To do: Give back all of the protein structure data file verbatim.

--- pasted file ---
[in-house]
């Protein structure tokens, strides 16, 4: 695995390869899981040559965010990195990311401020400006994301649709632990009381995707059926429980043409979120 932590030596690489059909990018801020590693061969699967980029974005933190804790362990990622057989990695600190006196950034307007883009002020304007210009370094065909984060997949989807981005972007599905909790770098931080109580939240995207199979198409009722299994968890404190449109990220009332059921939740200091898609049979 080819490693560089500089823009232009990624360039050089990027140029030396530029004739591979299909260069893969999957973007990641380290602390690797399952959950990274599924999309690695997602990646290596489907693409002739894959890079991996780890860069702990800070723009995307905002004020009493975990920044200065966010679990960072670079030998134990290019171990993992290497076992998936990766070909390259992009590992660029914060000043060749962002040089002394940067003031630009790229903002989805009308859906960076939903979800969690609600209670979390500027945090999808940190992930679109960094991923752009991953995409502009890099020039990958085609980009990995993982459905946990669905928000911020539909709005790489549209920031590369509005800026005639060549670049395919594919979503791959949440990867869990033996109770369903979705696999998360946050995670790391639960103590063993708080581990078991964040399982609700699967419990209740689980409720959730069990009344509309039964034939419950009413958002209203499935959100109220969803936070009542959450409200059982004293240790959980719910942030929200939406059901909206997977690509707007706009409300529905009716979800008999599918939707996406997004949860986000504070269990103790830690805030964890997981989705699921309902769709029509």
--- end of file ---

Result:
[in-house]
């Protein structure tokens, strides 16, 4: 695995390869899981040559965010990195990311401020400006994301649709632990009381995707059926429980043409979120 932590030596690489059909990018801020590693061969699967980029974005933190804790362990990622057989990695600190006196950034307007883009002020304007210009370094065909984060997949989807981005972007599905909790770098931080109580939240995207199979198409009722299994968890404190449109990220009332059921939740200091898609049979 080819490693560089500089823009232009990624360039050089990027140029030396530029004739591979299909260069893969999957973007990641380290602390690797399952959950990274599924999309690695997602990646290596489907693409002739894959890079991996780890860069702990800070723009995307905002004020009493975990920044200065966010679990960072670079030998134990290019171990993992290497076992998936990766070909390259992009590992660029914060000043060749962002040089002394940067003031630009790229903002989805009308859906960076939903979800969690609600209670979390500027945090999808940190992930679109960094991923752009991953995409502009890099020039990958085609980009990995993982459905946990669905928000911020539909709005790489549209920031590369509005800026005639060549670049395919594919979503791959949440990867869990033996109770369903979705696999998360946050995670790391639960103590063993708080581990078991964040399982609700699967419990209740689980409720959730069990009344509309039964034939419950009413958002209203499935959100109220969803936070009542959450409200059982004293240790959980719910942030929200939406059901909206997977690509707007706009409300529905009716979800008999599918939707996406997004949860986000504070269990103790830690805030964890997981989705699921309902769709029509």